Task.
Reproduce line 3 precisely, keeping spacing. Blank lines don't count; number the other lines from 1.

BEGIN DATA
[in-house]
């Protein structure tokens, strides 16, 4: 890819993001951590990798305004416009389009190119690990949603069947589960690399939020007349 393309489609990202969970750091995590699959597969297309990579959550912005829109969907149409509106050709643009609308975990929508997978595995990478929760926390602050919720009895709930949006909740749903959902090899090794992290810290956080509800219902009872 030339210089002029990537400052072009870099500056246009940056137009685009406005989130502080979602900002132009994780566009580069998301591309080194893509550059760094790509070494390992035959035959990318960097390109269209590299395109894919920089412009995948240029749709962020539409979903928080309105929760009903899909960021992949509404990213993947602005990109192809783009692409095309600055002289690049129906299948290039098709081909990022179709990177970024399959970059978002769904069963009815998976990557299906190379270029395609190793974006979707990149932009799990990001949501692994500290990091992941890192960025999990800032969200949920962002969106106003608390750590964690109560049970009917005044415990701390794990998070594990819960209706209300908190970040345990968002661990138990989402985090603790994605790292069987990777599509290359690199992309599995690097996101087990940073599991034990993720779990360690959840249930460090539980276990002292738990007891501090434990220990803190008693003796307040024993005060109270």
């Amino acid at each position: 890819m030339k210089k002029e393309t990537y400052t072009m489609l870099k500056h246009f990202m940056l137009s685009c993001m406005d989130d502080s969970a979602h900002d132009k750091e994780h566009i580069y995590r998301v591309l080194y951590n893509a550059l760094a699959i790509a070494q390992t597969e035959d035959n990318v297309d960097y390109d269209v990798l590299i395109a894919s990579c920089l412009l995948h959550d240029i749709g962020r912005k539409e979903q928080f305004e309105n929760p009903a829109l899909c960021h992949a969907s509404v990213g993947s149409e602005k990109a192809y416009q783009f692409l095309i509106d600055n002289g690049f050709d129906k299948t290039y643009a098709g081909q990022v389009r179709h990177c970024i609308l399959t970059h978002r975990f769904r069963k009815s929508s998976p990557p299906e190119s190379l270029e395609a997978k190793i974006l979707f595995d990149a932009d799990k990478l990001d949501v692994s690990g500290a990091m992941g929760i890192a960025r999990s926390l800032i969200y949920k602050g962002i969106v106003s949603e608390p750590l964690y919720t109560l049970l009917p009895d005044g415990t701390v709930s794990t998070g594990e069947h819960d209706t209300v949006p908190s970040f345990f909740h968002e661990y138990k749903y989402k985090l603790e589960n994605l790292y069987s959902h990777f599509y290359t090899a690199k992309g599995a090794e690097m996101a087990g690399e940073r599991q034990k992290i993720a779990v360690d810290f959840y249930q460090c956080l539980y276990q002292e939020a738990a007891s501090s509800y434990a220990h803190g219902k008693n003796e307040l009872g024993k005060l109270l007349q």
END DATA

């Amino acid at each position: 890819m030339k210089k002029e393309t990537y400052t072009m489609l870099k500056h246009f990202m940056l137009s685009c993001m406005d989130d502080s969970a979602h900002d132009k750091e994780h566009i580069y995590r998301v591309l080194y951590n893509a550059l760094a699959i790509a070494q390992t597969e035959d035959n990318v297309d960097y390109d269209v990798l590299i395109a894919s990579c920089l412009l995948h959550d240029i749709g962020r912005k539409e979903q928080f305004e309105n929760p009903a829109l899909c960021h992949a969907s509404v990213g993947s149409e602005k990109a192809y416009q783009f692409l095309i509106d600055n002289g690049f050709d129906k299948t290039y643009a098709g081909q990022v389009r179709h990177c970024i609308l399959t970059h978002r975990f769904r069963k009815s929508s998976p990557p299906e190119s190379l270029e395609a997978k190793i974006l979707f595995d990149a932009d799990k990478l990001d949501v692994s690990g500290a990091m992941g929760i890192a960025r999990s926390l800032i969200y949920k602050g962002i969106v106003s949603e608390p750590l964690y919720t109560l049970l009917p009895d005044g415990t701390v709930s794990t998070g594990e069947h819960d209706t209300v949006p908190s970040f345990f909740h968002e661990y138990k749903y989402k985090l603790e589960n994605l790292y069987s959902h990777f599509y290359t090899a690199k992309g599995a090794e690097m996101a087990g690399e940073r599991q034990k992290i993720a779990v360690d810290f959840y249930q460090c956080l539980y276990q002292e939020a738990a007891s501090s509800y434990a220990h803190g219902k008693n003796e307040l009872g024993k005060l109270l007349q």